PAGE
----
Latest figures show 23,000 deaths from cardiovascular disease (CVD) could be prevented if people with mental health problems had the same outcomes as the general population.
The British Heart Foundation (BHF) is calling for integrated care to be made a priority for NHS services, to reduce this shocking number of deaths resulting from current, disparate services. It is also committing to offer more support in helping those living with mental health conditions to improve their physical health through new resources, its Heart Helpline and alliance of healthcare professionals.
People with serious mental illness die, on average, 20 years earlier than the general population – a life expectancy similar to the 1950s. This is often because behaviours which increase the risk of cardiovascular disease, including an unhealthy diet, smoking, excess alcohol and lack of exercise are more prevalent amongst people with mental illness. Weight gain is also a common side effect of several drugs used to treat various mental illnesses.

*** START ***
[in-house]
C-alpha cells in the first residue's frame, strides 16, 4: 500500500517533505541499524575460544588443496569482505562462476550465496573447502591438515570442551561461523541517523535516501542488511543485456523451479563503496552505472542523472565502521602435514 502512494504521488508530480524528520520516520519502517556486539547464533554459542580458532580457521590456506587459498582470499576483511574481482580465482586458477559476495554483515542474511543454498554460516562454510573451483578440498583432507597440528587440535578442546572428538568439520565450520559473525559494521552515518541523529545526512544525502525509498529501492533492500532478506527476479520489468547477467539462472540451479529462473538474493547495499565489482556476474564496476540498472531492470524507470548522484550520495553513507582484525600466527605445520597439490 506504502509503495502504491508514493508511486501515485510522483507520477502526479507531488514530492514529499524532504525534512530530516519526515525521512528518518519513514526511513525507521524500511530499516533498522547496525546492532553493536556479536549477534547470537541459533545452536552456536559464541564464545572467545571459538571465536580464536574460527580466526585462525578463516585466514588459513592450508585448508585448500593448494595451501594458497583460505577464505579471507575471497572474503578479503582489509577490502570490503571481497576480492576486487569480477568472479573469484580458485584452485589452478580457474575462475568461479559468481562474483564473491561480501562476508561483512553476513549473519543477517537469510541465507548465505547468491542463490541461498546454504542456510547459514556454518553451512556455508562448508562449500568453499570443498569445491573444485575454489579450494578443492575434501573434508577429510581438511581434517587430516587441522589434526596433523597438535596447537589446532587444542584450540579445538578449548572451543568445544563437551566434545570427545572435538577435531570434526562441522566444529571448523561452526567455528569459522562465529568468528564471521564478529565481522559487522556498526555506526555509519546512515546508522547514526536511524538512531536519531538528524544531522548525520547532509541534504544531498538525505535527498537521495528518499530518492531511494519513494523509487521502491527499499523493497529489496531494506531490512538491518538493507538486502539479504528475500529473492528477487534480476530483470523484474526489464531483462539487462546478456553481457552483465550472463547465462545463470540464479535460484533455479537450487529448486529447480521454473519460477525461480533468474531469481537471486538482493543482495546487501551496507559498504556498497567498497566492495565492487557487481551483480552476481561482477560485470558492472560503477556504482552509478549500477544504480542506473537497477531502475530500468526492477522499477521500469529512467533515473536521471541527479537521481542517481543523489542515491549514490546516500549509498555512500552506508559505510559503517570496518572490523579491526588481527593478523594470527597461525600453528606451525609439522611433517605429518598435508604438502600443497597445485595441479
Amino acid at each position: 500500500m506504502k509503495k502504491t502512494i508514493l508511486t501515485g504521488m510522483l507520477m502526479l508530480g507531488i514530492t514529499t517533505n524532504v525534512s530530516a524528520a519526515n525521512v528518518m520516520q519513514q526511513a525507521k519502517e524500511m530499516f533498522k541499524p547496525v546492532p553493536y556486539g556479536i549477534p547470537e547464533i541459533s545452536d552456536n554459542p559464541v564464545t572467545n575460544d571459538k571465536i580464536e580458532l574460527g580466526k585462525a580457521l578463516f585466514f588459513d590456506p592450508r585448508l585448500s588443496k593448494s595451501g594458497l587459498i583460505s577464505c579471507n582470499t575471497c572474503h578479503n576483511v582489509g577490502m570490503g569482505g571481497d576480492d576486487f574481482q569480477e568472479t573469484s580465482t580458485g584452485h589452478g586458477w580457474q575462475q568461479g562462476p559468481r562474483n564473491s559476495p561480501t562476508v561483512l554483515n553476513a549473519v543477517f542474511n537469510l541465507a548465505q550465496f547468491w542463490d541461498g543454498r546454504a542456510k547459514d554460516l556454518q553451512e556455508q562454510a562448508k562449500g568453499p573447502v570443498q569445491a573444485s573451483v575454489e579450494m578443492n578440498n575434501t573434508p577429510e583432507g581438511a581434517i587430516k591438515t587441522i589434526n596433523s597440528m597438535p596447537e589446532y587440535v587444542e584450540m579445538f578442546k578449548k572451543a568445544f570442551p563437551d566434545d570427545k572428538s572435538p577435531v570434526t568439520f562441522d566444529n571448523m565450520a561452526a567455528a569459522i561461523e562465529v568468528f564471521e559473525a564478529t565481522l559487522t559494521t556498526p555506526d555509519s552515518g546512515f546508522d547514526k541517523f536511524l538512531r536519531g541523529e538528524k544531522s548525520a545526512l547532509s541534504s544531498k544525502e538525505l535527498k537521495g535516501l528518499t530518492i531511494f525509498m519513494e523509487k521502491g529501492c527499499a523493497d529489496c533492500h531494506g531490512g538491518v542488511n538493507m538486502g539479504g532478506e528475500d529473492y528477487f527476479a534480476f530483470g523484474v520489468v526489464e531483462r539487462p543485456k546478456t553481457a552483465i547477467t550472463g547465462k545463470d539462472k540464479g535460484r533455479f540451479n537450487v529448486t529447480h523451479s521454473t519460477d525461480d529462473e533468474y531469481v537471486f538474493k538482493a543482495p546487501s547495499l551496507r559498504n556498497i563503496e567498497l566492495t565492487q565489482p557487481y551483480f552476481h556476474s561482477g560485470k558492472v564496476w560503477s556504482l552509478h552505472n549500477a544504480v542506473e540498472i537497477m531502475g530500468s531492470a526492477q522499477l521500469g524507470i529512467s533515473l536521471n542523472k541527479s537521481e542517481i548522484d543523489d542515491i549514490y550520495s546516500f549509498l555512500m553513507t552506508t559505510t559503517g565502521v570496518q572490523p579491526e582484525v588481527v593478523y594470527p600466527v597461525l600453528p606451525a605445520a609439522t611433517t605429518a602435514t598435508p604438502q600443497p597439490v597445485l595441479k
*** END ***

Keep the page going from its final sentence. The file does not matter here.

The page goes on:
The charity say scope to improve the physical health of people living with mental illness is vast, as 11 million people in the UK experience mental health problems and 5.5 million live with a common mental disorder2. With these patients twice as likely to develop diabetes and three times more likely to die from heart disease3, the BHF wants to see a transformation to ‘person centered’ care which will improve treatment and save lives.
Dr Mike Knapton, Associate Medical Director for the BHF, said: “Too many lives are needlessly lost because of historic attitudes towards treating mental health problems. There are huge links between mental and physical health and we need to put an end to the view that the body and mind are two entirely separate entities.
It is essential that we adopt a holistic approach to treatment and offer patients the support and resources to make them more aware of their health risks. The BHF’s new booklet, ‘Everyday Triumphs’, helps people living with mental health conditions make small lifestyle changes to ensure a healthier heart.”
To improve these shocking mortality rates the BHF is urging key decision makers to address the disconnect between physical care and mental health services.
The Everyday Triumphs booklet can be given to patients by GPs and mental health professionals as part of the care they are giving patients.
For more information on this visit: bhf.org.uk/triumphs